Last Thursday, on one of the planes from Wuhan which landed in Miramar a few people were sick and transported to a local hospital for further evaluation, she said, adding that the people were placed in isolation and samples were taken for testing.

She said when running laboratory diagnostics for any disease, anywhere in the world, the ability to match the individual to the specimen is key and is part of the normal procedures that are put into place to ensure the matching is done correctly.

“In this situation, with this patient it didn’t work correctly and the patient was misidentified initially as negative. …The CDC tested the sample, the positive result was conveyed quickly to the local public health and CDC teams,”  Messonnier said. “The mishap was unfortunate, but we have corrected this from happening again in the future by adding additional quality control.”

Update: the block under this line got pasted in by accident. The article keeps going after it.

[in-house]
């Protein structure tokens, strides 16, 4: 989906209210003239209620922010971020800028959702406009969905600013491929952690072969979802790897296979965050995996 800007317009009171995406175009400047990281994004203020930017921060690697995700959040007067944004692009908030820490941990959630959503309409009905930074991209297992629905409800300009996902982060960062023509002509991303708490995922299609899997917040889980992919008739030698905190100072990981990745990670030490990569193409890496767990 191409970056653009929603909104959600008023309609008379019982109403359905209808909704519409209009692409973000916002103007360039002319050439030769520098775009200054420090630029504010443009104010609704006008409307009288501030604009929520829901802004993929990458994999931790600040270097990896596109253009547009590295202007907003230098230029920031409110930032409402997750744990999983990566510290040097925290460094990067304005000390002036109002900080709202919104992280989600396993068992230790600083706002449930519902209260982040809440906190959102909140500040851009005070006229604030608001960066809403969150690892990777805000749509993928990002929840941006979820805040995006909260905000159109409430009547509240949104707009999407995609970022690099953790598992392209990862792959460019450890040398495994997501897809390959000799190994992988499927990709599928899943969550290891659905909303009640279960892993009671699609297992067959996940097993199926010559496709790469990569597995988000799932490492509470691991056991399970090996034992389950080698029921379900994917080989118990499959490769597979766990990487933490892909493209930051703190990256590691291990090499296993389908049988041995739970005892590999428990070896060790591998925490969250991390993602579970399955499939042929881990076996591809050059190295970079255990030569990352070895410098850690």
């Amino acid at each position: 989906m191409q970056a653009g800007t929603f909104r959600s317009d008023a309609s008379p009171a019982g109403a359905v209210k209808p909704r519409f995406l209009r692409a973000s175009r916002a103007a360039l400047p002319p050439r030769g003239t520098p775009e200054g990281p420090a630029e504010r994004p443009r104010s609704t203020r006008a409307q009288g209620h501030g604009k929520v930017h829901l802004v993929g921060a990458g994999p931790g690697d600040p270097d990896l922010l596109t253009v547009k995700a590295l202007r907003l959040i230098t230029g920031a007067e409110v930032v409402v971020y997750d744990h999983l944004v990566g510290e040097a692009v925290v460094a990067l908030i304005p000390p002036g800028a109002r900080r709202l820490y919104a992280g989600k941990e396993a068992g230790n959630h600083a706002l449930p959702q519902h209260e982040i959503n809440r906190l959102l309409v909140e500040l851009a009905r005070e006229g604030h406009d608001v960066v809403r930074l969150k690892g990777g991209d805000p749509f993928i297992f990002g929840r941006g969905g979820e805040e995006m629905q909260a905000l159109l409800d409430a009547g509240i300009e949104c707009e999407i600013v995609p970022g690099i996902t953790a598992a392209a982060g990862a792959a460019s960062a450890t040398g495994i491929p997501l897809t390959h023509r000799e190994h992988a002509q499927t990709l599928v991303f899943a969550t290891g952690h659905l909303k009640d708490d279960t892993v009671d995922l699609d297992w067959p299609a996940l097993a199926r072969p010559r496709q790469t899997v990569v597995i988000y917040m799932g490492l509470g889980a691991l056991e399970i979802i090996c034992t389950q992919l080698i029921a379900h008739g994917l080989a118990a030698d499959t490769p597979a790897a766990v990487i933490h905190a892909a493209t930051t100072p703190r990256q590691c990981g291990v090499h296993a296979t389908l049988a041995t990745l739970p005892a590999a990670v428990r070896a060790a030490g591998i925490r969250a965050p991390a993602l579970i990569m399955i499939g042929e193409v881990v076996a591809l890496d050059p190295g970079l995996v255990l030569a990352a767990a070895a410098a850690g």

During this time, appropriate infection control precautions were taken around everyone, including around this patient, who is doing well, she said.

Messonnier also provided an update on the CDC’s diagnostic test kit.

“This is a dynamic rapidly evolving situation and our response continues to be based on the latest science,” she said. “We continue to be flexible to meet the public health challenges that the virus presents and clearly a success is the CDC’s rapid development of a diagnostic and rapid deployment to the states, which is clearly important to bring the testing closer to the patients to avoid delays that has been inherent in sending samples to CDC.”

She said when states receive the diagnostic test kit, a procedure for quality control is used in the state’s own laboratories.

But some states have identified inconclusive laboratory results, she said, adding that the CDC is working closely with those states to correct the issues.

“Speed is important, but equally more important in this situation is making sure the lab results are correct,” she said. “During a response like this we know things may not go as smoothly as we’d like, we have multiple levels of quality control to detect issues just like this one, we are looking into all of these issues to understand what went wrong and prevent these same things from happening in the future.”